A 2019 UCLA study introduced a derivative of the epigenetic clock named GrimAge:
“DNAm GrimAge, a linear combination of chronological age, sex, and DNAm-based surrogate biomarkers for seven plasma proteins and smoking pack-years, outperforms all other DNAm-based biomarkers, on a variety of health-related metrics.
An age-adjusted version of DNAm GrimAge, which can be regarded as a new measure of epigenetic age acceleration (AgeAccelGrim), is associated with a host of age-related conditions, lifestyle factors, and clinical biomarkers. Using large scale validation data from three ethnic groups, we demonstrate that AgeAccelGrim stands out among pre-existing epigenetic clocks in terms of its predictive ability for time-to-death, time-to-coronary heart disease, time-to-cancer, its association with computed tomography data for fatty liver/excess fat, and early age at menopause.”
https://www.ncbi.nlm.nih.gov/pmc/articles/PMC6366976/ “DNA methylation GrimAge strongly predicts lifespan and healthspan”
A miserable attempt at reporting the study’s findings included angles of superstition, fear-of-the-future, and suspicion-by-spurious-association:
“The research has already captured the attention of the life insurance industry. After all, a solid death date could mean real savings when it comes to pricing policies.
The hope is that if and when legitimate anti-aging drugs are developed, GrimAge could be used to test their effectiveness. In a world with functional anti-aging drugs, “doctors could test [your GrimAge number] and say, ‘You know what, you’re aging too quickly. Take this,'” Horvath said.”
https://onezero.medium.com/a-new-test-predicts-when-youll-die-give-or-take-a-few-years-2d08147c8ea6 “A New Test Predicts When You’ll Die (Give or Take a Few Years)”
A detailed blog post from Josh Mitteldorf provided scientific coverage of the study:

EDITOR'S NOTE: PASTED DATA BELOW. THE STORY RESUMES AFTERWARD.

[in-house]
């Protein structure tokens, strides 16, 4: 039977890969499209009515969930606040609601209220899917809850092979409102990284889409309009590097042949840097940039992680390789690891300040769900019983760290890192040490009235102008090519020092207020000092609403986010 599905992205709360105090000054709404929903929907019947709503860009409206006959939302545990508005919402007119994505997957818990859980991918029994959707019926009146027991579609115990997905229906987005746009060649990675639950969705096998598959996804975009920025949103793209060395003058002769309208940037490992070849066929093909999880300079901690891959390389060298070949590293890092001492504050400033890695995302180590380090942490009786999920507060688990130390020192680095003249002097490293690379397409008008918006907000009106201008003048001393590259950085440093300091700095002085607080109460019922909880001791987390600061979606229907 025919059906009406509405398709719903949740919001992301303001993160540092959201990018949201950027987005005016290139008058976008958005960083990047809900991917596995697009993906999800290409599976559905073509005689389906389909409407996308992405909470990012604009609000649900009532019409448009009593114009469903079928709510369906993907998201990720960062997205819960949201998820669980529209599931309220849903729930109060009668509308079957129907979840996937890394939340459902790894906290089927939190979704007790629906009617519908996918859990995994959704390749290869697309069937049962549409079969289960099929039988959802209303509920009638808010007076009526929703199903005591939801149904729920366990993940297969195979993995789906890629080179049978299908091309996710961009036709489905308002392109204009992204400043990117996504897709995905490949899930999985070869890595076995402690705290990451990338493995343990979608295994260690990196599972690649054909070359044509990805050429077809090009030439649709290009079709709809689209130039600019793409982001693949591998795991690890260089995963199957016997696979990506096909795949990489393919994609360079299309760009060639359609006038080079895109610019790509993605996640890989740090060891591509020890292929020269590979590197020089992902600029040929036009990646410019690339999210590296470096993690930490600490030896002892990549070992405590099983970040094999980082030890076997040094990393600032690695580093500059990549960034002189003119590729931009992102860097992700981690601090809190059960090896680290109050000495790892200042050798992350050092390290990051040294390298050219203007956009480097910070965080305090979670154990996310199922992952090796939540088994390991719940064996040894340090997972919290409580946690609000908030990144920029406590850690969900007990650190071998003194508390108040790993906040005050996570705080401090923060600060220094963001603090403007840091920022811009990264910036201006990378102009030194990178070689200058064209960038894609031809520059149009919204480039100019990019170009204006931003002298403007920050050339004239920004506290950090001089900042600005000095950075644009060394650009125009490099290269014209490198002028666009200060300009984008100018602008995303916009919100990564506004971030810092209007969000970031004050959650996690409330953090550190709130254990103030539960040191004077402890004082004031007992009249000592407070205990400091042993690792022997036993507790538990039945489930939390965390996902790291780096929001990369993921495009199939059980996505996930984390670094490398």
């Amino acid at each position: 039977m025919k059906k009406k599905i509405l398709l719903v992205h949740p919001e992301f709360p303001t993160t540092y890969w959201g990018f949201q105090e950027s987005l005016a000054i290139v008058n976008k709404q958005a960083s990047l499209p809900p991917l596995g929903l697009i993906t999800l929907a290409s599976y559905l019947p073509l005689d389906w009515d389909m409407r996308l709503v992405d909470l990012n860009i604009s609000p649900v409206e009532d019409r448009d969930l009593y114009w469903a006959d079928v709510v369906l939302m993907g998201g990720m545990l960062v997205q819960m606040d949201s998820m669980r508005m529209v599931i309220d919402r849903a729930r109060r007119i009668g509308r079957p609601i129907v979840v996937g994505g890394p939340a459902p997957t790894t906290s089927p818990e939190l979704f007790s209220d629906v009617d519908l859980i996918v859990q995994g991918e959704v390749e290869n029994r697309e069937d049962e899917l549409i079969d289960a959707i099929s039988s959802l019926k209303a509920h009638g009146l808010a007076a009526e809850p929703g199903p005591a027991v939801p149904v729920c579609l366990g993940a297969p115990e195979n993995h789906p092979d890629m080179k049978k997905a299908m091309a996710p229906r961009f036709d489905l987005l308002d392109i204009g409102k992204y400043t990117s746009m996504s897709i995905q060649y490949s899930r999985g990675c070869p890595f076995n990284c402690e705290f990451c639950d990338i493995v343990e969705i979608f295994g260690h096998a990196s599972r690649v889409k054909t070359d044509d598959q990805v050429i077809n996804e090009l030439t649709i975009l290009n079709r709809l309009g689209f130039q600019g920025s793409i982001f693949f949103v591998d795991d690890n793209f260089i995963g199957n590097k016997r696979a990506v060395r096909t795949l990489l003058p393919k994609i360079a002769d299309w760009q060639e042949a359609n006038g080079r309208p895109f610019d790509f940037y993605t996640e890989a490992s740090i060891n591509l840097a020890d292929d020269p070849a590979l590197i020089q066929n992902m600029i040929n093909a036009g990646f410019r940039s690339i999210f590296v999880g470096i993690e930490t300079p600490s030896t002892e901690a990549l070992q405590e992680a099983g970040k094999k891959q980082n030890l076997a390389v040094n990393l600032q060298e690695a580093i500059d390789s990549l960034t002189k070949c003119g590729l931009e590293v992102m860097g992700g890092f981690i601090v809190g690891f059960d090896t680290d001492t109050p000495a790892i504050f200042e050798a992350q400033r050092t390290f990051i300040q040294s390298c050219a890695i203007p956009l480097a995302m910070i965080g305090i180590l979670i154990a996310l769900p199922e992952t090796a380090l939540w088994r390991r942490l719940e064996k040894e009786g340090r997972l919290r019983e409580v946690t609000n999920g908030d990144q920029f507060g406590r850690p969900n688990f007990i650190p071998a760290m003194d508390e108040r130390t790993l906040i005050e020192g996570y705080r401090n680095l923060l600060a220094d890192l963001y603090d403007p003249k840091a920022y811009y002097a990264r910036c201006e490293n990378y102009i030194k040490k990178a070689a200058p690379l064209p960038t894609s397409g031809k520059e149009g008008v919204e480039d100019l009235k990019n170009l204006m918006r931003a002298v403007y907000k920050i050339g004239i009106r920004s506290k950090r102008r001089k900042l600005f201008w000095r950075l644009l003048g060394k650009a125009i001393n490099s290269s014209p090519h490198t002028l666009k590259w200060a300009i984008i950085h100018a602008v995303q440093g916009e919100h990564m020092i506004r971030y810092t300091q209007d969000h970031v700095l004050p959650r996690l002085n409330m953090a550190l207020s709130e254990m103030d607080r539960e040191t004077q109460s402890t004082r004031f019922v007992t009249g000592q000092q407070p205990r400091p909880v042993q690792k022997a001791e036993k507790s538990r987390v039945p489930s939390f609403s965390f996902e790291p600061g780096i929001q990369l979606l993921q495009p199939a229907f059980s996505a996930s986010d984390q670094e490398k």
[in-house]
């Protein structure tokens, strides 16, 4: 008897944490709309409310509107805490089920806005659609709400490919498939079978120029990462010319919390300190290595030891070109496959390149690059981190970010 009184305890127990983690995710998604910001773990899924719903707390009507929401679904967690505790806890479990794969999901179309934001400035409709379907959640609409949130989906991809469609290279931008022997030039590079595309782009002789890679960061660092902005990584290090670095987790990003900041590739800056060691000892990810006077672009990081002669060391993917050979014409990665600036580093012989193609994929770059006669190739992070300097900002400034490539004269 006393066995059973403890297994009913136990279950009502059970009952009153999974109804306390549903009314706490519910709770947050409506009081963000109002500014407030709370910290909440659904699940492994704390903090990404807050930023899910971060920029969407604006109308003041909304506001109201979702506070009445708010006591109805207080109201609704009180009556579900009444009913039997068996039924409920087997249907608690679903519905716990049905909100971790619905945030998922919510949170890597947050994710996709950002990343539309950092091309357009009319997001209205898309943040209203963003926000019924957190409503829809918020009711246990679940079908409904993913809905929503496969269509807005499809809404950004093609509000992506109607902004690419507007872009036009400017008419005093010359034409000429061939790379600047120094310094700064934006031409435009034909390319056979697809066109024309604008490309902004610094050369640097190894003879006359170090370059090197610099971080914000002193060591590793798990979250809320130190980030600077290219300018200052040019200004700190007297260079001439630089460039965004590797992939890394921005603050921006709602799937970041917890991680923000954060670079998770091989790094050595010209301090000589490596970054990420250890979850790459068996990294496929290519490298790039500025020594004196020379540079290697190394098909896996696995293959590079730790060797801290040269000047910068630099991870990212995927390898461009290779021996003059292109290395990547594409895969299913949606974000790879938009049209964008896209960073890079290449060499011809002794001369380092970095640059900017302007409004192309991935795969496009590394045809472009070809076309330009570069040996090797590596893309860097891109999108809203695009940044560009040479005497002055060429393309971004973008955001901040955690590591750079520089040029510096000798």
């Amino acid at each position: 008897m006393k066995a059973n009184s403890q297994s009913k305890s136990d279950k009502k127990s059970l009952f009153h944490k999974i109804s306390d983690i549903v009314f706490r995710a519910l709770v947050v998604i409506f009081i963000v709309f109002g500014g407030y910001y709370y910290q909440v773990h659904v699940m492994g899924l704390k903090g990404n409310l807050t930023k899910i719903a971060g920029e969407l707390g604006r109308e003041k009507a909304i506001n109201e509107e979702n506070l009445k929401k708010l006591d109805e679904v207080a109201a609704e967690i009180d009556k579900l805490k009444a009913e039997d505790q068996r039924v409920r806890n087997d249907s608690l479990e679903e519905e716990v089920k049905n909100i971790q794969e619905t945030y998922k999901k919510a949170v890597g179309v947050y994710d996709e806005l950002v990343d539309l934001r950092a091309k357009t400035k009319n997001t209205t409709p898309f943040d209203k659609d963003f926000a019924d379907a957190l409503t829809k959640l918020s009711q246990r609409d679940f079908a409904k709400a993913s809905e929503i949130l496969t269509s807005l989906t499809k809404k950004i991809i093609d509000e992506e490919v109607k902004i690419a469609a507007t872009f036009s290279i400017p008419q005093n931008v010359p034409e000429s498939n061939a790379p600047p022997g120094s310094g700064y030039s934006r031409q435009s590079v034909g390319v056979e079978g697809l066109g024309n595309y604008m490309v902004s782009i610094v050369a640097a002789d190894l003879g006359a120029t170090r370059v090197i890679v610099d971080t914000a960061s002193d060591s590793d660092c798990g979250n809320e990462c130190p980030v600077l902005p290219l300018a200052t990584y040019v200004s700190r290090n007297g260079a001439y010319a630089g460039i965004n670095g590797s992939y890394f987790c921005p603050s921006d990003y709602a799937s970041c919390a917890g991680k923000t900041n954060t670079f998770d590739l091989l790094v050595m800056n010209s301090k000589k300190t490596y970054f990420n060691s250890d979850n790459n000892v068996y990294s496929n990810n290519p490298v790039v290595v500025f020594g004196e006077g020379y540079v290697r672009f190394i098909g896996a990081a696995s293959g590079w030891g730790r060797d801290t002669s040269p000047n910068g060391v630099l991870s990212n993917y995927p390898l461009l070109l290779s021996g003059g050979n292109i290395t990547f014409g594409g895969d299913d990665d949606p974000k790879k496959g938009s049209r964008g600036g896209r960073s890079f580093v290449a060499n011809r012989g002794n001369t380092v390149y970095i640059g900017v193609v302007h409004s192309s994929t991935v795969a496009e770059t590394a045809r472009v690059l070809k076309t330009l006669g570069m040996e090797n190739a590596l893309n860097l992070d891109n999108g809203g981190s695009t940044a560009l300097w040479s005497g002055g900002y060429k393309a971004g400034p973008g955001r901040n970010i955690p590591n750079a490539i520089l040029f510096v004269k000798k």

“Methylation sites associated with smoking history predicted how long the person would live more accurately than the smoking history itself. Even stranger, the methylation marks most closely associated with smoking were found to be a powerful indication of future health even when the sample was confined to non-smokers.
The DNAm GrimAge clock was developed in two stages, a correlation of a correlation. Curiously, the indirect computation yields the better result.
Horvath’s finding that secondary methylation indicators are more accurate than the underlying primary indicator from which they were derived is provocative, and calls out for a new understanding.”
https://joshmitteldorf.scienceblog.com/2019/03/05/dnam-grimage-the-newest-methylation-clock “DNAm GrimAge—the Newest Methylation Clock”
When there are logical disconnects in findings like the above, it’s time to examine underlying premises. As noted in Group statistics don’t necessarily describe an individual, an assumption required by statistical analyses is that each measured item in the sample is interchangeable with the next.
This presumption is often false, producing individually inapplicable results. For example, the review from earlier this week Immune memory vs. immune adaptation included this description of the adaptive immune system:
“To be effective, highly specific immune response requires huge diversity of receptors and antibodies, which is achieved by somatic rearrangement of gene segments. Recombination results in millions of TCR [T cell receptor] and antibody variants able to recognize and neutralize millions of various antigens.”
Standard statistics of millions of T cell receptor and antibody variants won’t represent their individually unique properties. Individual differences are their purpose and benefit to us.
The GrimAge study’s overreach was most apparent in stratifying educational attainment to develop correlations. As mentioned in Does a societal mandate cause DNA methylation? such statistics are poor evidence of each individual’s biological realities.
Neither derivatives of group statistics, nor correlations of correlations, seem to be the techniques needed to understand biological causes of effects. Commentators on the GrimAge study alluded to this point, but glossed it over:
“It remains a mystery why exactly the epigenetic clocks work, and whether age-related changes in DNA methylation contribute to the cause of aging or are a result of it.”